Three years later Weegee framed (a variant of) this image differently in Naked City:
Weegee, Naked City, 1945, p.88
It’s a lovely evening… the full moon is out. A car somehow or other drives off the pier into the river. The couples in the parked cars in “Lovers’ Lane,” as the pier is called, run out of the cars dressed in pajamas. Police boats arrive with powerful searchlights which illuminate the waters as other cops try to get a “bite” on the car. It is a long trying job to locate the car in the river. Weegee, Naked City, 1945, p.88
Fortunately there were fewer people killed by cars in 2009 than in any of the previous 100 years:
Mayor Michael R. Bloomberg and [the brilliant] Department of Transportation Commissioner Janette Sadik-Khan announced in January that New York City traffic fatalities fell to an all-time record low in 2009. Last year, there were 256 traffic fatalities in New York City, 12 percent fewer than in 2008, and a 35 percent reduction compared to 2001. The previous record low was in 2007, with 274 fatalities. Traffic safety records have been kept in New York City since 1910. nyc.gov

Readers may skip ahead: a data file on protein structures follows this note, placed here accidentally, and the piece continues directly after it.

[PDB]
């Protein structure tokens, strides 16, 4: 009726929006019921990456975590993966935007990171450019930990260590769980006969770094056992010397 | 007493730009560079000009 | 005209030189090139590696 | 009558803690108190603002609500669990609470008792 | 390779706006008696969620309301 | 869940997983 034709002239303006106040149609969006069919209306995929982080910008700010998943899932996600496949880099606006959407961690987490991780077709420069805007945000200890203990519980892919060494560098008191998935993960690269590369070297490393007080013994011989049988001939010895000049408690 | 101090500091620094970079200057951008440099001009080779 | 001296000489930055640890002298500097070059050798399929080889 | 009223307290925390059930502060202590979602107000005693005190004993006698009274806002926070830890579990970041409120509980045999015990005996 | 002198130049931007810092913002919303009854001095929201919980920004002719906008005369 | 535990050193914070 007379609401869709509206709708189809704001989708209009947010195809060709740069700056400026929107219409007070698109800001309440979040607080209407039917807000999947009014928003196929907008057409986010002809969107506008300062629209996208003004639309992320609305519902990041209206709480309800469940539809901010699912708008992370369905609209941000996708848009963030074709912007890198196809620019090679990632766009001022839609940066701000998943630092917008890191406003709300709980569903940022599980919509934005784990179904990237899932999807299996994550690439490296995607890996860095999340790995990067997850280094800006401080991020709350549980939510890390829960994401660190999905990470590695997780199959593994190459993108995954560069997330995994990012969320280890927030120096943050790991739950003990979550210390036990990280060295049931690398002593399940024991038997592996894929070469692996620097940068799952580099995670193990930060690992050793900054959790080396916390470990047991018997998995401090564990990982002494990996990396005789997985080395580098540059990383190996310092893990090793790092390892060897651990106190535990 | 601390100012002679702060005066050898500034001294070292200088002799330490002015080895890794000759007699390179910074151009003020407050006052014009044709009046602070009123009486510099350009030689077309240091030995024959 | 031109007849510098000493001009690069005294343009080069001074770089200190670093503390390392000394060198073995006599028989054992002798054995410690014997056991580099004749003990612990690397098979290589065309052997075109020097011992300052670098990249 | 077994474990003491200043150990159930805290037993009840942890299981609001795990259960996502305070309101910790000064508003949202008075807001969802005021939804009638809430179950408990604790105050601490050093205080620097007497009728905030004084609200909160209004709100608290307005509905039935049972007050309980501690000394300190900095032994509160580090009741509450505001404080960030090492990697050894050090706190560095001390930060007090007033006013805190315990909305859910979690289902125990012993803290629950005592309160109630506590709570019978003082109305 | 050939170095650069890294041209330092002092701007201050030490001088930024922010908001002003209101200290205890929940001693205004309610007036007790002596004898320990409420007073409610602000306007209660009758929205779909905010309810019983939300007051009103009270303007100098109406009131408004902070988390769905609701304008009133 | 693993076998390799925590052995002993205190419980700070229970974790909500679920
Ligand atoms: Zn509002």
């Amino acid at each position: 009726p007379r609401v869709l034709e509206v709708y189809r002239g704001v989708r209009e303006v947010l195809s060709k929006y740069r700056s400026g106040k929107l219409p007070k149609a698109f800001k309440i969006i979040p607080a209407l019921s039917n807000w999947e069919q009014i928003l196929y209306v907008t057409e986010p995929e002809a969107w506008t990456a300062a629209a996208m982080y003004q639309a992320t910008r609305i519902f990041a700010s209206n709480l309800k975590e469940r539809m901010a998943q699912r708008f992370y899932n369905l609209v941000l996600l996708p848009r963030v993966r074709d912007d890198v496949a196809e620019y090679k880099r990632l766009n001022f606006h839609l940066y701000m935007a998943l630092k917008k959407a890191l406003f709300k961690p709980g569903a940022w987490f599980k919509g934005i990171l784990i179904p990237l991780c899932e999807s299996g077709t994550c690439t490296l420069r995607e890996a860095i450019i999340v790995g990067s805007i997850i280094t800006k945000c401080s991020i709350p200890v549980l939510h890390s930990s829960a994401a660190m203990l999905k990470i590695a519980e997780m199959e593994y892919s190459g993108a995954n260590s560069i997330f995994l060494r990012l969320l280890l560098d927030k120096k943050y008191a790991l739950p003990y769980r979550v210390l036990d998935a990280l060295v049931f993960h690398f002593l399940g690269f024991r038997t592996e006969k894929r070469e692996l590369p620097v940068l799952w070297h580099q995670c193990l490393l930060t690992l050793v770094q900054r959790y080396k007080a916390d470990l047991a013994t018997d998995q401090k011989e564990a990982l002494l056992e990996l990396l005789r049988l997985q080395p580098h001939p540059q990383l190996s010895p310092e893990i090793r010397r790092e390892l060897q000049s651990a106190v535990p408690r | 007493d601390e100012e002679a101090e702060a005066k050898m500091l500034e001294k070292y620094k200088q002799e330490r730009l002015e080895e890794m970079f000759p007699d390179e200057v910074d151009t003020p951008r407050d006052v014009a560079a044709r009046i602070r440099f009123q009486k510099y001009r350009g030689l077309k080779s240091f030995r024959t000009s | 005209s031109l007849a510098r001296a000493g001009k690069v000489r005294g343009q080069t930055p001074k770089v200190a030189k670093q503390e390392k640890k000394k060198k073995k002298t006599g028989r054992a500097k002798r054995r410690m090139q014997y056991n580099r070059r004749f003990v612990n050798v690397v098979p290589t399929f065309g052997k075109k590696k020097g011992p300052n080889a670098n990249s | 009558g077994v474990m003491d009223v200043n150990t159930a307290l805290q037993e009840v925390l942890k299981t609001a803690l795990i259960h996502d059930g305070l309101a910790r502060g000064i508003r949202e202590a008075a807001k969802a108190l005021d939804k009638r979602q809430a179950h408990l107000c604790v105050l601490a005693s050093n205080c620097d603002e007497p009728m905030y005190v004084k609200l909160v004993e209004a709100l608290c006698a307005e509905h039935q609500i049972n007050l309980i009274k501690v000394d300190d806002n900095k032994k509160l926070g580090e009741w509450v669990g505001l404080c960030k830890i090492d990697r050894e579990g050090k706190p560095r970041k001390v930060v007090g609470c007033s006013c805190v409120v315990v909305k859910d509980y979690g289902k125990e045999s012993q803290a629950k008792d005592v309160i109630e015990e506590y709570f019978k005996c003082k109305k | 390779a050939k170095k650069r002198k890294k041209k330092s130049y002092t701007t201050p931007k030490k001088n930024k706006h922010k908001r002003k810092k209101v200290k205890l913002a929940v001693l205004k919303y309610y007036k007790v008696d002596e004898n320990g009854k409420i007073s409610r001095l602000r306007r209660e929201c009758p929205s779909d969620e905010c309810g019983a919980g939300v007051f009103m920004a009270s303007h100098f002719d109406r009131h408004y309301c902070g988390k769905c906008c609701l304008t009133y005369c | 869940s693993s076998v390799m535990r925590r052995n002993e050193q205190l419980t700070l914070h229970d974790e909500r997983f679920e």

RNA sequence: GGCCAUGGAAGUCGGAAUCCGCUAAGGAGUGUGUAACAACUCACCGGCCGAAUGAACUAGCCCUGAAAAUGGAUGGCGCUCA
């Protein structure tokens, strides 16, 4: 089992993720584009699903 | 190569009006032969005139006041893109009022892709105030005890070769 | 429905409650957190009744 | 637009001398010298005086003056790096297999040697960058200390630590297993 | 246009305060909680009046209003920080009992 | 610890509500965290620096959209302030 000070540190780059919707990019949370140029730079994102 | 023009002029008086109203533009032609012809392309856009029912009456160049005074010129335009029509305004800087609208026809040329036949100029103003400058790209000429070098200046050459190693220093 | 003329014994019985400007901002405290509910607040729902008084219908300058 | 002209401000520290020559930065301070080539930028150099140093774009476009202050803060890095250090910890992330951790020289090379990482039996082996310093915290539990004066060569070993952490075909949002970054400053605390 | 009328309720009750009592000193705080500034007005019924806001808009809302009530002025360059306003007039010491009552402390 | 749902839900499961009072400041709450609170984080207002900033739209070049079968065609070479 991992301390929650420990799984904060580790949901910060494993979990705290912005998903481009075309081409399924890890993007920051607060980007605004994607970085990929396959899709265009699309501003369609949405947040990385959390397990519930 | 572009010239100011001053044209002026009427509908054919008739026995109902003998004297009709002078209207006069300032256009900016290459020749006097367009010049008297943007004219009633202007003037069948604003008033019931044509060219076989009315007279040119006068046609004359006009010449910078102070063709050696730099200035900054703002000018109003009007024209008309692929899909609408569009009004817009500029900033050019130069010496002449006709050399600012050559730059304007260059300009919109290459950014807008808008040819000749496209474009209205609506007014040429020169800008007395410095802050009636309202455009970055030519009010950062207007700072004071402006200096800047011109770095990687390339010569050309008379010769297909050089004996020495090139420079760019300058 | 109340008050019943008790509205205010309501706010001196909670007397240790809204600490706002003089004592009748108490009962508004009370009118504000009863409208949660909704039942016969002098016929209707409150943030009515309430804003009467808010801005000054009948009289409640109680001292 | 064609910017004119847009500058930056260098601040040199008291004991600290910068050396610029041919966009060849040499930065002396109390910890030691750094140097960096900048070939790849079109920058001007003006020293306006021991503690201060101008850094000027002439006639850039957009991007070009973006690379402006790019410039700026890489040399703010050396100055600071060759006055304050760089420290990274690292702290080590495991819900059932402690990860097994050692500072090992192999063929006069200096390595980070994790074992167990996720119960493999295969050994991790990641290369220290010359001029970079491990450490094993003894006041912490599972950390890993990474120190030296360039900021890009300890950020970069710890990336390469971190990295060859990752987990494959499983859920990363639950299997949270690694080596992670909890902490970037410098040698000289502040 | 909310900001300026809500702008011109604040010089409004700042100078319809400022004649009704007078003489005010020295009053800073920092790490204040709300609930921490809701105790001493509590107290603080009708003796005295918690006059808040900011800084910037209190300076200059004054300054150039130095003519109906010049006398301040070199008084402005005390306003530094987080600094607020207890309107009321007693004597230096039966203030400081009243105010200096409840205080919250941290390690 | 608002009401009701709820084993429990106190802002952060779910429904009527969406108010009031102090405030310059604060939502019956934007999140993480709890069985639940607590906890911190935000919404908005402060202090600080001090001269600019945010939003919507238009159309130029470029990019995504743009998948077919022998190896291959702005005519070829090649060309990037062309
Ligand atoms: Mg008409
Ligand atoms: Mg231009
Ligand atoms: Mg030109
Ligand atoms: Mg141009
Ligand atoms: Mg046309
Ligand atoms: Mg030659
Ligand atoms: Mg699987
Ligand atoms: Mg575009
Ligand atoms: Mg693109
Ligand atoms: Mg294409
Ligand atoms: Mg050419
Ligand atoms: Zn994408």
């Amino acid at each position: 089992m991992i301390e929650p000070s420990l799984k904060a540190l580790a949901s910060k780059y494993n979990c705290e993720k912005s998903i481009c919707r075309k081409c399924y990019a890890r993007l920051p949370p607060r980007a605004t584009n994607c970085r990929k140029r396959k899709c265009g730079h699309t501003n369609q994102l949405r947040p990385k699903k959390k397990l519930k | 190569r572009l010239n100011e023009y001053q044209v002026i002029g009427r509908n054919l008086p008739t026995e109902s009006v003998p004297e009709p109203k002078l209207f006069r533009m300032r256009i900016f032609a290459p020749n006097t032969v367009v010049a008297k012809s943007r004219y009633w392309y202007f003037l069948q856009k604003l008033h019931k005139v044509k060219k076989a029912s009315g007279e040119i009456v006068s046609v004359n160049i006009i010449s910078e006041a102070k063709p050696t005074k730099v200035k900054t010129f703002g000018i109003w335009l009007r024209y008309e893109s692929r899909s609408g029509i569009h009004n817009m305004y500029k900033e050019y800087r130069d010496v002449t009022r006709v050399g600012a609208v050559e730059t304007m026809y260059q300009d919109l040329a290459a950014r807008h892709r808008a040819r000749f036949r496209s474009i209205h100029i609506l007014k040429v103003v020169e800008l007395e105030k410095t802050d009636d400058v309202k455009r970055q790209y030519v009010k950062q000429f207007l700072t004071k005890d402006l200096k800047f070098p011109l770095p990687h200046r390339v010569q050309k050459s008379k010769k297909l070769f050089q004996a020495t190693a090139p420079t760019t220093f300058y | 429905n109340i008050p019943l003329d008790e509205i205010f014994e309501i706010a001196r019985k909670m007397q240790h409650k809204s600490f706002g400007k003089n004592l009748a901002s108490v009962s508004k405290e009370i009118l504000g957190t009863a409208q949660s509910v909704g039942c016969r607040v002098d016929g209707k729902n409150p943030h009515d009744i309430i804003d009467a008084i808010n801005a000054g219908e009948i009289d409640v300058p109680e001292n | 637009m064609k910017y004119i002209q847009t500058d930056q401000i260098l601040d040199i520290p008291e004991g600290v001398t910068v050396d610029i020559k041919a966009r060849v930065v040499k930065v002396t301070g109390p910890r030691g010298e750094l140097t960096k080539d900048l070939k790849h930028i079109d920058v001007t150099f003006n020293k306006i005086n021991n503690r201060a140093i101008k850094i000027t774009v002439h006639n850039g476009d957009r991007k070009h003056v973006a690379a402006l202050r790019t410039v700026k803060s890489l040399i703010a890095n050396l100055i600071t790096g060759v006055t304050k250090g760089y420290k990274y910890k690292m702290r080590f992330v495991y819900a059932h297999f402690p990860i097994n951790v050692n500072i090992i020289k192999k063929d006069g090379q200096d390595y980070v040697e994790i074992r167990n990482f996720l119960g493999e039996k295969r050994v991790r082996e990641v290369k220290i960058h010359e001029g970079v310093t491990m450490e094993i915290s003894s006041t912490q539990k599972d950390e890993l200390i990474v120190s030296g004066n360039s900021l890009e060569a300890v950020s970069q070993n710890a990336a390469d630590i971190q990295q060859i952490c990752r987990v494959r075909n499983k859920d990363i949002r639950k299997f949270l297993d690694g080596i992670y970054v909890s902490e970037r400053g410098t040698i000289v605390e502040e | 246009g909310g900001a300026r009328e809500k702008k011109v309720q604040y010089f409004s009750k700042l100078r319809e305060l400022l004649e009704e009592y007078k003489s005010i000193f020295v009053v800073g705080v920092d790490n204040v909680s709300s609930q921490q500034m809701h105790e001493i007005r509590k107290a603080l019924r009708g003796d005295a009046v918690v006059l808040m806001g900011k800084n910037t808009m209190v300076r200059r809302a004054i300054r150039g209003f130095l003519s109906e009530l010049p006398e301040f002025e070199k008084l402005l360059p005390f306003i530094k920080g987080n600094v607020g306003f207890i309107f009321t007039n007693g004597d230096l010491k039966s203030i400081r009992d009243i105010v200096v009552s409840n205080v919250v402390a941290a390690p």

And the wondrous car-free Broadway in near-by Times Square has become permanent! Or as permanent as anything in the Naked City…
This post, perhaps relevant after the previous post, “…the whole machine was reduced to this crumpled mass”, was composed over five years ago, before Vision Zero and the daily pothole, and when Times Square was near-by. In 2014 there were 257 traffic fatalities and 51,039 traffic injuries in New York City.
Weegee Wednesday is an occasional series exploring, or just enjoying, the life and work of Weegee.